Sniffing the Past is delighted to present a guest blog from Victoria Shea, a History student at the University of Liverpool.
A cult of science and technology emerged to replace religion in the Soviet Union. Science became an important part of Soviet politics and identity due to the belief that science could transform the Soviet Union into a Utopia. Whilst the regime placed high expectations upon science, and whilst the Soviet Union suffered material hardships, their status and power on the world stage skyrocketed and animals were radically transformed through the power of science. The space race was linked to the Soviet push for scientific and technological advancement
Following the revolution of 1917 that established the Soviet Union, pet dogs were considered to be a relic of a bourgeoisie past and citizens were encouraged to dispose of them. However, eventually dogs returned to their role in society as “man’s best friend” as communist dogs. These new dogs were expected to fulfil a role in society through working as guard dogs, hunters or by pulling sleighs. In the 1950s, Russia began collecting stray dogs from the streets of Moscow in order to send them into space. These dogs were a unique feature of the Soviet Space program, and were chosen for their trainability and character. They were a new chapter in the Russian history of dogs as experimental animals, following on from Pavlov’s famous experiments. However, whilst Pavlov’s dogs were never more than a commodity, space dogs were allocated names and personalities and became famous mascots in both the Soviet Union and the rest of the world.
Space exploration became a key aspect of Soviet propaganda, especially as space dogs were some of the first animals to survive space flight. The most famous examples are Laika, Belka and Strelka who have been immortalised in popular culture in cartoons, comic books and writing, although altogether over 40 dogs went to space. Laika was sent into space in 1957 without any provision for her return to earth and she died a few hours into her flight due to a technical fault. Belka and Strelka were sent into space in 1960 and safely returned to earth the next day. In the USSR these canine cosmonauts occupied multiple roles in society as heroes and professionals.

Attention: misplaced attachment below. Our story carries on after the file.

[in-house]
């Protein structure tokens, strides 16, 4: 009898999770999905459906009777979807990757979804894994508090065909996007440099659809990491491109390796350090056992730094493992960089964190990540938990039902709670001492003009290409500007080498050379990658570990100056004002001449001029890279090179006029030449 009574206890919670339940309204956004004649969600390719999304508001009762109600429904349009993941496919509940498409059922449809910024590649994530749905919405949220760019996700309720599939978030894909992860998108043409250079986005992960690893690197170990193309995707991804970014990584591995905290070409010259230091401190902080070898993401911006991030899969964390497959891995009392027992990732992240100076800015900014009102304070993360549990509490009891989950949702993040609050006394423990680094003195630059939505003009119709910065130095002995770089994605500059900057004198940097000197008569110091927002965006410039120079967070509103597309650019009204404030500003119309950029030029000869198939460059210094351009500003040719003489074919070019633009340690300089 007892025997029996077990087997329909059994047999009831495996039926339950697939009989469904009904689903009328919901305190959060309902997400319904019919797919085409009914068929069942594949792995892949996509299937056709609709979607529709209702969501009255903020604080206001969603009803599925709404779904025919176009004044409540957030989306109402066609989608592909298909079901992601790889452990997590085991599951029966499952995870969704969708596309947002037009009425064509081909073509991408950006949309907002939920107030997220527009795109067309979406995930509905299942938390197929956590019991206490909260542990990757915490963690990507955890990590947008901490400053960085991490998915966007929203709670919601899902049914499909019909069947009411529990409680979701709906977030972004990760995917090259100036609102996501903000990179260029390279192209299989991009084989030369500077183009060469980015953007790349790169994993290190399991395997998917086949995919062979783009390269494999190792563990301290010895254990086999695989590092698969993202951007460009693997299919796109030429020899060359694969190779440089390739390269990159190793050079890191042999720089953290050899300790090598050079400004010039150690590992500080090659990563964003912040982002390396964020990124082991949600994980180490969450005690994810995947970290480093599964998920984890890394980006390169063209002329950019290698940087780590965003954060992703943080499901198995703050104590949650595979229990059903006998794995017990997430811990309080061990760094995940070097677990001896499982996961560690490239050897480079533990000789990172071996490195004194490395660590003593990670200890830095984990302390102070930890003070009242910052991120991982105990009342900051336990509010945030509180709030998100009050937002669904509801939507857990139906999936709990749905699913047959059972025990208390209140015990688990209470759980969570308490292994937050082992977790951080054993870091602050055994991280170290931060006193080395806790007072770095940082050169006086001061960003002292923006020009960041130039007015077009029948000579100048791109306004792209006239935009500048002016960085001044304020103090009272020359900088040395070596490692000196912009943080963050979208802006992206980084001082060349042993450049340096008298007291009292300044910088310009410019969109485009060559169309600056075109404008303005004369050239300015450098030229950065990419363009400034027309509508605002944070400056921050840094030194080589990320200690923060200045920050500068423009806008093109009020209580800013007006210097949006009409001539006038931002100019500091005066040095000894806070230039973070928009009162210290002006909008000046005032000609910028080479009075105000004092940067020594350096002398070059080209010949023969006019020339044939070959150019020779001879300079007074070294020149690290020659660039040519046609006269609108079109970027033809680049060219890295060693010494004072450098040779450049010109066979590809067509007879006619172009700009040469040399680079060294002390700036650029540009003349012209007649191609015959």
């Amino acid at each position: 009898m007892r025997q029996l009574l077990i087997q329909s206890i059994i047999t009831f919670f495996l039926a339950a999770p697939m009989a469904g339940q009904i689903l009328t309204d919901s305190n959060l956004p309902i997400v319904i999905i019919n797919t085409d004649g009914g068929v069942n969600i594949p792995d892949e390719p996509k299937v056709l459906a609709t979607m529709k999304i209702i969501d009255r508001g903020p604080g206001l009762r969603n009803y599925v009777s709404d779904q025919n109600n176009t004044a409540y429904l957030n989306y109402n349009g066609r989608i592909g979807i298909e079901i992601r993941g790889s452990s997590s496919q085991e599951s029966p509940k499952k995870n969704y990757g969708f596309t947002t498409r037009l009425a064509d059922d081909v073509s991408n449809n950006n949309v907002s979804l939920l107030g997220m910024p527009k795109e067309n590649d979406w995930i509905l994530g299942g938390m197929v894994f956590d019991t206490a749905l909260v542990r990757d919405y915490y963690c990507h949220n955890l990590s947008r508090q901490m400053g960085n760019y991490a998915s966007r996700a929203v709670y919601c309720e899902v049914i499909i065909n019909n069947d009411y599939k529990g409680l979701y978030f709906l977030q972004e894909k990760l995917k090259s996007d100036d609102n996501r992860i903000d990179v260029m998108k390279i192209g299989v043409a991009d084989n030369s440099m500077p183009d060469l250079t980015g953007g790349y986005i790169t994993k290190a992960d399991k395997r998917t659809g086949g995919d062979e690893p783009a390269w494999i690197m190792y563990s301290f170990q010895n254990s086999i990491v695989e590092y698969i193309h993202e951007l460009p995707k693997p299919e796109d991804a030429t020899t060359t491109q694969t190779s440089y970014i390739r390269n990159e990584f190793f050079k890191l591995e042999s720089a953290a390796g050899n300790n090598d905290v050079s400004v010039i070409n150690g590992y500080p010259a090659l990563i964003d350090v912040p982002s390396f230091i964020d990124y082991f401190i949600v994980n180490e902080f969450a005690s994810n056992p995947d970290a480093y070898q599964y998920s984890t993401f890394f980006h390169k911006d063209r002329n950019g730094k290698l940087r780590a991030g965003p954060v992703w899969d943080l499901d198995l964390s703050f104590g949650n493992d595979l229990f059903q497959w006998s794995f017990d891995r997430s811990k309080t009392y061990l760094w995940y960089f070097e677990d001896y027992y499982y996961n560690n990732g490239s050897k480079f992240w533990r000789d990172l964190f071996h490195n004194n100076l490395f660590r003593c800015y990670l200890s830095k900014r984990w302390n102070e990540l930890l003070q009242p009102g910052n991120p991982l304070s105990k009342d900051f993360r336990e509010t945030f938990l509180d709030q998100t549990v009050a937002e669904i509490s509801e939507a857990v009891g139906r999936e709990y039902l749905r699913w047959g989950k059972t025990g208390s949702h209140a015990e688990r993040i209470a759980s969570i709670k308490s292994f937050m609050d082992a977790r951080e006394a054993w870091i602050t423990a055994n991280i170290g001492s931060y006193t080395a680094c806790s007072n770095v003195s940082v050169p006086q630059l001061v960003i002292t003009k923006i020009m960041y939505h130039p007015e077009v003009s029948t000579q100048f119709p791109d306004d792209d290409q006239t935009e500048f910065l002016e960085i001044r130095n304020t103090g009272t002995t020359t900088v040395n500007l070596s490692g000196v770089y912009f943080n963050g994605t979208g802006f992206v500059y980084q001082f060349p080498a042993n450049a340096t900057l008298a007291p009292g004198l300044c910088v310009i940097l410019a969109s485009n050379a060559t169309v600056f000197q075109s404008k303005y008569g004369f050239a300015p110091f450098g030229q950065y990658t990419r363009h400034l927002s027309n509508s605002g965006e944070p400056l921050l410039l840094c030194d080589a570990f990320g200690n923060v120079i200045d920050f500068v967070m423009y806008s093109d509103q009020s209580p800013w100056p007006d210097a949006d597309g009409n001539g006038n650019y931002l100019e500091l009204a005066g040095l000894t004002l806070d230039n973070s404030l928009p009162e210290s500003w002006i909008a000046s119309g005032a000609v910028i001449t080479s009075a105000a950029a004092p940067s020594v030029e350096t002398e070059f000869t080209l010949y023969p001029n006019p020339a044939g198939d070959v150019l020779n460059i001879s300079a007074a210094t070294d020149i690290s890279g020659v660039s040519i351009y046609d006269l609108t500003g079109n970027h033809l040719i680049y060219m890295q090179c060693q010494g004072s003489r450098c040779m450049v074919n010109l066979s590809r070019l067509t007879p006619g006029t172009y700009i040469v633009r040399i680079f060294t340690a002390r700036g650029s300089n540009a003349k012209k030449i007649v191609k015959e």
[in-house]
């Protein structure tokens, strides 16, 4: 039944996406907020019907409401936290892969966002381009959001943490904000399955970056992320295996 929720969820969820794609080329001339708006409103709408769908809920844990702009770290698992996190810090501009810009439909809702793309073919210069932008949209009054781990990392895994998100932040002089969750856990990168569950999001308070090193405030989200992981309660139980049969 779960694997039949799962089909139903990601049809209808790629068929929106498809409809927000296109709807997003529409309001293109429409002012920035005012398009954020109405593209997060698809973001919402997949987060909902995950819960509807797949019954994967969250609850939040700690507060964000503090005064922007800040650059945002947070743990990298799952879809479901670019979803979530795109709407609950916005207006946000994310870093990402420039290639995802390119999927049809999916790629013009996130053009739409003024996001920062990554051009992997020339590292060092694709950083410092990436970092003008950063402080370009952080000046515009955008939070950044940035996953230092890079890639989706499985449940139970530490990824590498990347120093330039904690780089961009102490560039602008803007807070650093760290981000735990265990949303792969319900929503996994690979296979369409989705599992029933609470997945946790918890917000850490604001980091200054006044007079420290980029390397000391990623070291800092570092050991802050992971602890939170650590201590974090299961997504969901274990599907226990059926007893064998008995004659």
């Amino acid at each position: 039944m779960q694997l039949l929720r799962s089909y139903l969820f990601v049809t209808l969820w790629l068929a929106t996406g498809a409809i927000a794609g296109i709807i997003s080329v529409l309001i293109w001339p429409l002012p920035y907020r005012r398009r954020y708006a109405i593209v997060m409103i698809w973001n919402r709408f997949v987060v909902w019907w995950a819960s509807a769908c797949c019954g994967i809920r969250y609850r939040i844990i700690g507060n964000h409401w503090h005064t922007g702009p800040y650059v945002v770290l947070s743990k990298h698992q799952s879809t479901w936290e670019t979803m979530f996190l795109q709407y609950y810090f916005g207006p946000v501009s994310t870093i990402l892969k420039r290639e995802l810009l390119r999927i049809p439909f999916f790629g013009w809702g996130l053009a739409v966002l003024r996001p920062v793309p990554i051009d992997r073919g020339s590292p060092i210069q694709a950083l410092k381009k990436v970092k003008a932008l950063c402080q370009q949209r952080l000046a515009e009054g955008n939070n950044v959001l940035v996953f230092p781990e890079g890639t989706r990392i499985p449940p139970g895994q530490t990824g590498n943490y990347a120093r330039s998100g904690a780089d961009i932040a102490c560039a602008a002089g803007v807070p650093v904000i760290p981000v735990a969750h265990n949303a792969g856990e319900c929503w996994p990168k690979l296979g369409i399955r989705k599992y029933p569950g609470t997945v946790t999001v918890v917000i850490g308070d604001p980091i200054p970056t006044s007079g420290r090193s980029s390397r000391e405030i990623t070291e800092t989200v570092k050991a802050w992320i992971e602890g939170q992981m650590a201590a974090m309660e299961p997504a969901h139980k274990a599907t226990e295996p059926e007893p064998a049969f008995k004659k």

As “living proof of the miracles performed by Soviet science and technology” these dogs were paraded in front of press as national heroes and their likeness began to appear on a multitude of items in the USSR. This can clearly be seen in one postcard of Belka and Strelka, where they are shown in a space ship flying above the earth with a banner declaring: “Triumph of Soviet Science”. Belka and Strelka became proof and icons of the utopia supposedly being built in the Soviet Union.
Laika was also represented as a hero, as well as a martyr for scientific progress in the Soviet Union. Laika’s death was incorporated into the idea of dying for the advancement of the Motherland, which was well established in the Soviet psyche, allowing her to continue fulfilling her role as an ideological hero. Perhaps the most popular depiction of Laika is her headshot, which is reproduced on a multitude of items, she is shown as alert and serious surrounded by stars. This imagery is designed to show courage rather than suffering whilst also depicting her as a professional.